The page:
As it’s nearing the end of 2015, here are some highlights you may have missed from the STEPS Centre’s last 12 months. We’ll see you next year!
STEPS members wrote blogs, organised events and reflected on the future of climate change action around the Paris conference in December.
Open Science, horizontal innovation and more were on the agenda at the launch event in Buenos Aires in November.
Andy Stirling shared concerns about the increasing popularity of the ‘Anthropocene’ idea, and responses followed from Johan Rockström, Victor Galaz and Laura Pereira.
Framing part of a new strategic direction for the Institute of Development Studies, this paper brings together insights from development studies and sustainability studies. It is co-written by Hubert Schmitz and Ian Scoones.
Blog posts and other resources from an event on the role that maker communities, and the places where they interact, can play in sustainable development.
Ian Scoones, Adrian Ely, Melissa Leach, Joanes Atela and Ben Ramalingam reflect on the implications of the new SDGs.
Papers, video and commentary by leading thinkers on how natural resources are conceived, used, shared and fought over worldwide.
The UK’s chief scientist Mark Walport spoke in October about the contribution of anthropologists to the Ebola outbreak, which STEPS members helped to bring about. The initiative brought insights about people’s culture, values and expectations into efforts to tackle the disease.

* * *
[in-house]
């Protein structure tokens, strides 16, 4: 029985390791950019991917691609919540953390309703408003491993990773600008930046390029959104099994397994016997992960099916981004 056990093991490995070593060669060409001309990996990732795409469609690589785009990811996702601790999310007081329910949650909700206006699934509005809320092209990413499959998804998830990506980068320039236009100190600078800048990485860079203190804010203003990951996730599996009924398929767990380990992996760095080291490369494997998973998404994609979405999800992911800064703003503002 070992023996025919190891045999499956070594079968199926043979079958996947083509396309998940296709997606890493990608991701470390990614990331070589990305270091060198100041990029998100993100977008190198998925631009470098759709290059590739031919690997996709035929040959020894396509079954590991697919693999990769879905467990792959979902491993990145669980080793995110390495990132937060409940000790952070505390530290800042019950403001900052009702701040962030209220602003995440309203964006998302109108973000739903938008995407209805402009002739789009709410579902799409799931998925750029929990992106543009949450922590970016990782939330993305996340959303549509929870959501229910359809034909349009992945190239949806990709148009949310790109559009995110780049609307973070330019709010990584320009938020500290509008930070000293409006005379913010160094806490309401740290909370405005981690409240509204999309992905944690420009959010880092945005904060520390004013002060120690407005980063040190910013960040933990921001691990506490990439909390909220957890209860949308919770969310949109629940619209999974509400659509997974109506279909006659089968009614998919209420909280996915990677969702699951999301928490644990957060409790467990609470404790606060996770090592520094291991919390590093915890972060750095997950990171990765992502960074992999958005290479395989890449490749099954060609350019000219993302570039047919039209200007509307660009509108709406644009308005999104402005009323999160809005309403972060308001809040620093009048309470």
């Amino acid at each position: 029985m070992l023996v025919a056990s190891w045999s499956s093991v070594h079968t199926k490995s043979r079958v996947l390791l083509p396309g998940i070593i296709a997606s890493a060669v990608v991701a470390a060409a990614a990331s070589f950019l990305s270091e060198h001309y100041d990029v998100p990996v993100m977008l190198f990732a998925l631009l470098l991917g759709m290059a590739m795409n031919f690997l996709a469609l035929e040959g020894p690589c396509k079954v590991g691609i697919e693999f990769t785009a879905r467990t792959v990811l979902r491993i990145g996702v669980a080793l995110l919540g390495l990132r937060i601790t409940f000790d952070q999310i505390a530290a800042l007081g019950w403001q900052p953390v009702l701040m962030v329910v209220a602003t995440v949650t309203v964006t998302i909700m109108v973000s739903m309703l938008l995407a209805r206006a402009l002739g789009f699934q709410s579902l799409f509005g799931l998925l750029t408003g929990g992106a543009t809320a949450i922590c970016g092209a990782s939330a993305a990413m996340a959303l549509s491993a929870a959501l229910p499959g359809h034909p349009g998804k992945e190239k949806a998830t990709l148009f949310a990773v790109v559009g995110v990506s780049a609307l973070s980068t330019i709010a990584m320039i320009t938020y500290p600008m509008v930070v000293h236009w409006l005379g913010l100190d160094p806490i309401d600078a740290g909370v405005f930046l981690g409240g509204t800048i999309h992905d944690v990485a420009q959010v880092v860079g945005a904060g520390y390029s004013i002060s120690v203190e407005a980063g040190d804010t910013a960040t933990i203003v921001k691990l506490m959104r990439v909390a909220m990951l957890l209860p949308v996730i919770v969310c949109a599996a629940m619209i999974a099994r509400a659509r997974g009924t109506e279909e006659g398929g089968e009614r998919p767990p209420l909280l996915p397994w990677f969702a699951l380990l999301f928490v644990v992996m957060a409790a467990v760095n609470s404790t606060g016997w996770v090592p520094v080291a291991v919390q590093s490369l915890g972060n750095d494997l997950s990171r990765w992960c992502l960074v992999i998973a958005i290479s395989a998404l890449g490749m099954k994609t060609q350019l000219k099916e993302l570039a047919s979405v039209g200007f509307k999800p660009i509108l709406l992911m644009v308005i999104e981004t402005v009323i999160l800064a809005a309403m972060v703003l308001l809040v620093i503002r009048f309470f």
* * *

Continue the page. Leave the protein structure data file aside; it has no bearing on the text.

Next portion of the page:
As part of a longer project on research methodologies, STEPS co-director Andy Stirling discussed what transdisciplinary methods mean for studying the ‘nexus’ of water, energy, food and climate.
Low carbon development was the focus of a new Africa hub, launched in June, which will become a focus for sustainability research and engagement in the continent.
3 new digital stories on Medium.com explored some of our projects in depth – on grassroots innovation, uncertainty and climate change, and the future of waste in cities.
Two participants at our 2015 Summer School blogged about their experience, reflecting on an event which brought together participants from around the world to discuss pathways to sustainability.
Lyla Mehta wrote for the Guardian on the vital importance of water for ensuring food security, following her involvement in a major report from the High Level Panel of Experts (HLPE).
A new hub launched in Beijing in April explores agricultural transformation; technology collaboration for international development; and low carbon innovation and sustainable cities.
A timely paper from STEPS and Future Health Systems looked at how to deal with the threat of antibiotic resistance in low- and middle-income countries.
Ahead of next year’s Contested Agronomy conference, Jim Sumberg sets out the case for ‘political agronomy’ approach that recognises contestation and controversy in the science and practice of agronomy.
A book from the STEPS Centre, setting out major questions for how to achieve transformations for sustainability, was launched with a debate in February in London. Blogposts from participants and video of the debate are available.
Keep in touch in 2016
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